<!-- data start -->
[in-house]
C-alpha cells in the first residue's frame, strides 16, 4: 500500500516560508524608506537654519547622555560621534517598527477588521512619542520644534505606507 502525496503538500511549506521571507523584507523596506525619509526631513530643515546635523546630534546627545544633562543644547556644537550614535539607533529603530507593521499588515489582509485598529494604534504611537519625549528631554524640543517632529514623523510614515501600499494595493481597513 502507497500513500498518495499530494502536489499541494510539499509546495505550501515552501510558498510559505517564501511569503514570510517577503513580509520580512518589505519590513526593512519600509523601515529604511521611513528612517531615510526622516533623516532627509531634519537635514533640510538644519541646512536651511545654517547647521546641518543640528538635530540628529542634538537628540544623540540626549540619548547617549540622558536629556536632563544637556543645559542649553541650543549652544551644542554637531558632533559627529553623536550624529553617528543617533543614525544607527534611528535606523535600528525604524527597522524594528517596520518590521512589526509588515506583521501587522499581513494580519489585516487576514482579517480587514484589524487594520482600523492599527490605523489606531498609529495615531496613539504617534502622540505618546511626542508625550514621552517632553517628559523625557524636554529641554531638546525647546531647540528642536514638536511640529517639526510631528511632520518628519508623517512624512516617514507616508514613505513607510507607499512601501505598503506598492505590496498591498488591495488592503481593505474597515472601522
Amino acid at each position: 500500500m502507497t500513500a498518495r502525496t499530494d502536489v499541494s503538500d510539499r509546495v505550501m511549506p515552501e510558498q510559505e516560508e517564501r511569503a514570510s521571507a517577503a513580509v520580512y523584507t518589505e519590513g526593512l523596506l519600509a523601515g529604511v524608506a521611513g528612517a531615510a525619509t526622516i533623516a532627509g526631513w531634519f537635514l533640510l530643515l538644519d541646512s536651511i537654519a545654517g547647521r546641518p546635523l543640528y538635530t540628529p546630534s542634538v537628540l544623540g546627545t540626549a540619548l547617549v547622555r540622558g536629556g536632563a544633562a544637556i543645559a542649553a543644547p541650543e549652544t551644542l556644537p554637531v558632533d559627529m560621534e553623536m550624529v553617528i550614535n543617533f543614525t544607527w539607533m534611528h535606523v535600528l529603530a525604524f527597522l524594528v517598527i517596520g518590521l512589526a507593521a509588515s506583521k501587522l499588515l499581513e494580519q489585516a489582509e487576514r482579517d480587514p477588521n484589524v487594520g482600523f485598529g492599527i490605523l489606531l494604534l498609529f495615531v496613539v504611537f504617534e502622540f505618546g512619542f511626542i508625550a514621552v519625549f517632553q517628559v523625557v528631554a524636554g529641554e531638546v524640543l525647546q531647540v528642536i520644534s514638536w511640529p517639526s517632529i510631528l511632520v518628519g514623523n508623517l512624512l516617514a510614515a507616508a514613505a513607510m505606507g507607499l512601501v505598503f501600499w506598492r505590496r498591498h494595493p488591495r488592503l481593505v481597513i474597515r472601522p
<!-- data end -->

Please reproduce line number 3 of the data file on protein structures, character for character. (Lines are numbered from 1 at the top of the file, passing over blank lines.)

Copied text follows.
Amino acid at each position: 500500500m502507497t500513500a498518495r502525496t499530494d502536489v499541494s503538500d510539499r509546495v505550501m511549506p515552501e510558498q510559505e516560508e517564501r511569503a514570510s521571507a517577503a513580509v520580512y523584507t518589505e519590513g526593512l523596506l519600509a523601515g529604511v524608506a521611513g528612517a531615510a525619509t526622516i533623516a532627509g526631513w531634519f537635514l533640510l530643515l538644519d541646512s536651511i537654519a545654517g547647521r546641518p546635523l543640528y538635530t540628529p546630534s542634538v537628540l544623540g546627545t540626549a540619548l547617549v547622555r540622558g536629556g536632563a544633562a544637556i543645559a542649553a543644547p541650543e549652544t551644542l556644537p554637531v558632533d559627529m560621534e553623536m550624529v553617528i550614535n543617533f543614525t544607527w539607533m534611528h535606523v535600528l529603530a525604524f527597522l524594528v517598527i517596520g518590521l512589526a507593521a509588515s506583521k501587522l499588515l499581513e494580519q489585516a489582509e487576514r482579517d480587514p477588521n484589524v487594520g482600523f485598529g492599527i490605523l489606531l494604534l498609529f495615531v496613539v504611537f504617534e502622540f505618546g512619542f511626542i508625550a514621552v519625549f517632553q517628559v523625557v528631554a524636554g529641554e531638546v524640543l525647546q531647540v528642536i520644534s514638536w511640529p517639526s517632529i510631528l511632520v518628519g514623523n508623517l512624512l516617514a510614515a507616508a514613505a513607510m505606507g507607499l512601501v505598503f501600499w506598492r505590496r498591498h494595493p488591495r488592503l481593505v481597513i474597515r472601522p